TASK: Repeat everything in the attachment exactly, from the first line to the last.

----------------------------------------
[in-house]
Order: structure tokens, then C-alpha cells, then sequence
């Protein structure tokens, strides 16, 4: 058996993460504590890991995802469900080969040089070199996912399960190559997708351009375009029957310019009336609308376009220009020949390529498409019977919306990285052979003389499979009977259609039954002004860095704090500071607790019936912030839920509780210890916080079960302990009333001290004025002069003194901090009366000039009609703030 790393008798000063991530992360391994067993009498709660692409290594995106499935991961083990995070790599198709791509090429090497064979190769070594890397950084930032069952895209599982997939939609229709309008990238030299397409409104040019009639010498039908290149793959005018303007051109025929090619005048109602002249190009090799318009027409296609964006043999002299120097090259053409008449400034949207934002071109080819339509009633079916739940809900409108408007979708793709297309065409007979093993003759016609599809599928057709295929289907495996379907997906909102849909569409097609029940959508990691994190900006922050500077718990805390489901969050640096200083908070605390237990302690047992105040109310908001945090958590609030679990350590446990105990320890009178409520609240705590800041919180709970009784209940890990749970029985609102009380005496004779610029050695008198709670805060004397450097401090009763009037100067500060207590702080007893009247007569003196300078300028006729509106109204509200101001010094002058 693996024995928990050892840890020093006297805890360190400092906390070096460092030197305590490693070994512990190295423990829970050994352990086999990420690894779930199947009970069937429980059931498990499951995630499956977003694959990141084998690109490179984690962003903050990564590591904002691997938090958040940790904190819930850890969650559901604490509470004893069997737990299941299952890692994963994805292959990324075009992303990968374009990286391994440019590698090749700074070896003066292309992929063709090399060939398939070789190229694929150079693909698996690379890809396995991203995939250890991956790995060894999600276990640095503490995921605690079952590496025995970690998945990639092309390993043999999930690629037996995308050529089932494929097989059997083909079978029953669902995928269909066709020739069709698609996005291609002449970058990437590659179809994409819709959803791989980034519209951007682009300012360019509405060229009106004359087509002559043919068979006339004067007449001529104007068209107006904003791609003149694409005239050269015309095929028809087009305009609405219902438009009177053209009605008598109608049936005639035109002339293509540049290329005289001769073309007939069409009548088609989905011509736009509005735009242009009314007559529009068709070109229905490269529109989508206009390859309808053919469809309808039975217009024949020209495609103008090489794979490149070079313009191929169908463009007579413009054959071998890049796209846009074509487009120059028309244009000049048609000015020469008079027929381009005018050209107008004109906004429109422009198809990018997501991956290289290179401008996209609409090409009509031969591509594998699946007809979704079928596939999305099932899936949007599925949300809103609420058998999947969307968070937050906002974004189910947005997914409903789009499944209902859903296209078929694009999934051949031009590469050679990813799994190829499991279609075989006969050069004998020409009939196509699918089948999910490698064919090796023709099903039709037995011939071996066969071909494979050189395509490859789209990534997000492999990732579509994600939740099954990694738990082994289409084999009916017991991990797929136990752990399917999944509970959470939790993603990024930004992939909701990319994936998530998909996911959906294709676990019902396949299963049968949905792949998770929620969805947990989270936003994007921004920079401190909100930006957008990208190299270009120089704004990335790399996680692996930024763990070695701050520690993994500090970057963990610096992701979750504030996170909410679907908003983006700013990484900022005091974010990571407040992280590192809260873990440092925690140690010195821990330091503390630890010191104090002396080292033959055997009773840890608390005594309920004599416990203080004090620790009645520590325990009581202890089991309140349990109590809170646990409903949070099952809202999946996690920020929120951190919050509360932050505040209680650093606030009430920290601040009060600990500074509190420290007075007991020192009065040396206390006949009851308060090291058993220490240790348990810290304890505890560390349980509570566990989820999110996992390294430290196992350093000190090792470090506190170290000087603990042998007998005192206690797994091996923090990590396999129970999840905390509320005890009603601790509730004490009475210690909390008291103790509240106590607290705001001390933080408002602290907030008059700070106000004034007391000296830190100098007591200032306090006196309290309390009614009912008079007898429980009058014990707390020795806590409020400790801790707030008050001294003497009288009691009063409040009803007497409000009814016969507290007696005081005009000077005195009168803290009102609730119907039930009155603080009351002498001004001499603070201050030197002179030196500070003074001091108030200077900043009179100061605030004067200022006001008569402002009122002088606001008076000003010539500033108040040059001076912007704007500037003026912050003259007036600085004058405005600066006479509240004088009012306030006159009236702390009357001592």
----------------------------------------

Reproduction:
[in-house]
Order: structure tokens, then C-alpha cells, then sequence
């Protein structure tokens, strides 16, 4: 058996993460504590890991995802469900080969040089070199996912399960190559997708351009375009029957310019009336609308376009220009020949390529498409019977919306990285052979003389499979009977259609039954002004860095704090500071607790019936912030839920509780210890916080079960302990009333001290004025002069003194901090009366000039009609703030 790393008798000063991530992360391994067993009498709660692409290594995106499935991961083990995070790599198709791509090429090497064979190769070594890397950084930032069952895209599982997939939609229709309008990238030299397409409104040019009639010498039908290149793959005018303007051109025929090619005048109602002249190009090799318009027409296609964006043999002299120097090259053409008449400034949207934002071109080819339509009633079916739940809900409108408007979708793709297309065409007979093993003759016609599809599928057709295929289907495996379907997906909102849909569409097609029940959508990691994190900006922050500077718990805390489901969050640096200083908070605390237990302690047992105040109310908001945090958590609030679990350590446990105990320890009178409520609240705590800041919180709970009784209940890990749970029985609102009380005496004779610029050695008198709670805060004397450097401090009763009037100067500060207590702080007893009247007569003196300078300028006729509106109204509200101001010094002058 693996024995928990050892840890020093006297805890360190400092906390070096460092030197305590490693070994512990190295423990829970050994352990086999990420690894779930199947009970069937429980059931498990499951995630499956977003694959990141084998690109490179984690962003903050990564590591904002691997938090958040940790904190819930850890969650559901604490509470004893069997737990299941299952890692994963994805292959990324075009992303990968374009990286391994440019590698090749700074070896003066292309992929063709090399060939398939070789190229694929150079693909698996690379890809396995991203995939250890991956790995060894999600276990640095503490995921605690079952590496025995970690998945990639092309390993043999999930690629037996995308050529089932494929097989059997083909079978029953669902995928269909066709020739069709698609996005291609002449970058990437590659179809994409819709959803791989980034519209951007682009300012360019509405060229009106004359087509002559043919068979006339004067007449001529104007068209107006904003791609003149694409005239050269015309095929028809087009305009609405219902438009009177053209009605008598109608049936005639035109002339293509540049290329005289001769073309007939069409009548088609989905011509736009509005735009242009009314007559529009068709070109229905490269529109989508206009390859309808053919469809309808039975217009024949020209495609103008090489794979490149070079313009191929169908463009007579413009054959071998890049796209846009074509487009120059028309244009000049048609000015020469008079027929381009005018050209107008004109906004429109422009198809990018997501991956290289290179401008996209609409090409009509031969591509594998699946007809979704079928596939999305099932899936949007599925949300809103609420058998999947969307968070937050906002974004189910947005997914409903789009499944209902859903296209078929694009999934051949031009590469050679990813799994190829499991279609075989006969050069004998020409009939196509699918089948999910490698064919090796023709099903039709037995011939071996066969071909494979050189395509490859789209990534997000492999990732579509994600939740099954990694738990082994289409084999009916017991991990797929136990752990399917999944509970959470939790993603990024930004992939909701990319994936998530998909996911959906294709676990019902396949299963049968949905792949998770929620969805947990989270936003994007921004920079401190909100930006957008990208190299270009120089704004990335790399996680692996930024763990070695701050520690993994500090970057963990610096992701979750504030996170909410679907908003983006700013990484900022005091974010990571407040992280590192809260873990440092925690140690010195821990330091503390630890010191104090002396080292033959055997009773840890608390005594309920004599416990203080004090620790009645520590325990009581202890089991309140349990109590809170646990409903949070099952809202999946996690920020929120951190919050509360932050505040209680650093606030009430920290601040009060600990500074509190420290007075007991020192009065040396206390006949009851308060090291058993220490240790348990810290304890505890560390349980509570566990989820999110996992390294430290196992350093000190090792470090506190170290000087603990042998007998005192206690797994091996923090990590396999129970999840905390509320005890009603601790509730004490009475210690909390008291103790509240106590607290705001001390933080408002602290907030008059700070106000004034007391000296830190100098007591200032306090006196309290309390009614009912008079007898429980009058014990707390020795806590409020400790801790707030008050001294003497009288009691009063409040009803007497409000009814016969507290007696005081005009000077005195009168803290009102609730119907039930009155603080009351002498001004001499603070201050030197002179030196500070003074001091108030200077900043009179100061605030004067200022006001008569402002009122002088606001008076000003010539500033108040040059001076912007704007500037003026912050003259007036600085004058405005600066006479509240004088009012306030006159009236702390009357001592």